In 1665, the famous Carignan-Salieres Regiment arrives in New France. This force of 1,200 men was sent to save the colony which was barely trying to survive under the constant pressure from the Iroquois.
The Carignan-Salieres Regiment was called to tackle the problem and bring an end to the war that was undermining Canada, hampering trade and limiting settlement. The first French regular troops in Canada came between June and September 1665, under the leadership of Lt. General Alexander de Prouville, Sieur de Tracy.
The Iroquois menace was by no means the sole reason for the decline of New France (financial problems, hard winters and lack of immigrants must be quoted as some of the other reasons), but it contributed significantly to the climate of insecurity. Although the local militia was established in Quebec city, Trois-Rivieres and Montreal (this force comprised most of the men old enough to bear arms), these men were unable to put an end to the threat.
Thus, when King of France Louis XIV answered the constant plea for help and sent 1,200 soldiers, the relief for the colony of 2,500 inhabitants was obvious. The first counterattack in Iroquois country focused on the Mohawks, one of the groups of the League of the five Nations that had engages in the fiercest battles against the French.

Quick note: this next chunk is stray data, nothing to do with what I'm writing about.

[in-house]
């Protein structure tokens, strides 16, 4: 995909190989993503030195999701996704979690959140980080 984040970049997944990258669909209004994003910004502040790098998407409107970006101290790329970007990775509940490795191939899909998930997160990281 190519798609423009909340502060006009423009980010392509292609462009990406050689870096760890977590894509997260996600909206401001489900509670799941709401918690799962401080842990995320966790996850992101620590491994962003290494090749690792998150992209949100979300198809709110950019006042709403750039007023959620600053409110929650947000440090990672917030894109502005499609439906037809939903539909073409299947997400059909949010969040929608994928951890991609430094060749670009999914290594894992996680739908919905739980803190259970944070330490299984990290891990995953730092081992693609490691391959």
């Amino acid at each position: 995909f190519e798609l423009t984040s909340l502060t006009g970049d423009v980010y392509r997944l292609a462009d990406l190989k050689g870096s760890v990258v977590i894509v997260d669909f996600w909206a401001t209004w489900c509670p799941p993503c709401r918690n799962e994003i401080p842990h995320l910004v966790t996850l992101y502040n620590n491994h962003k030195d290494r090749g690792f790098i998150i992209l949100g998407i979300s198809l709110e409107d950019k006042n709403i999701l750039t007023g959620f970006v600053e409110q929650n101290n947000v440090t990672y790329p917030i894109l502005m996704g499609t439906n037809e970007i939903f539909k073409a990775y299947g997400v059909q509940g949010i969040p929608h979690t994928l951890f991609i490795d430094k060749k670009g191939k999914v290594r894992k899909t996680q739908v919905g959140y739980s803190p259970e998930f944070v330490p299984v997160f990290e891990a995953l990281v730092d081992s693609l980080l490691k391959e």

The first “punishment expedition”, in 1666, however, was a failure, as the soldiers didn’t even find the Indians (actually, they burned down a few abandoned camps or villages). But in 1667, the second vigorous campaign forced the chiefs of the Mohawks to sue for peace. The respite lasted from 1667 to 1684. Even more, some of the Mohawks tribes sought alliance with the French.
These pro-French fractions have always been reluctant to fight New France, so they joined the colony at the first opportunity. The Carignan-Salieres Regiment establishes a series of forts along the Richelieu River.
The plans included the permanent settlement of many of the soldiers and officers in Canada, thus over 450 of the troops remained in the colony, many of whom married the local girls or the newly arrived immigrants.
Nowadays, many Quebeckers of French Canadian descent claim one or more of these brave soldiers as ancestors, who paved the way for growth and prosperity of New France.
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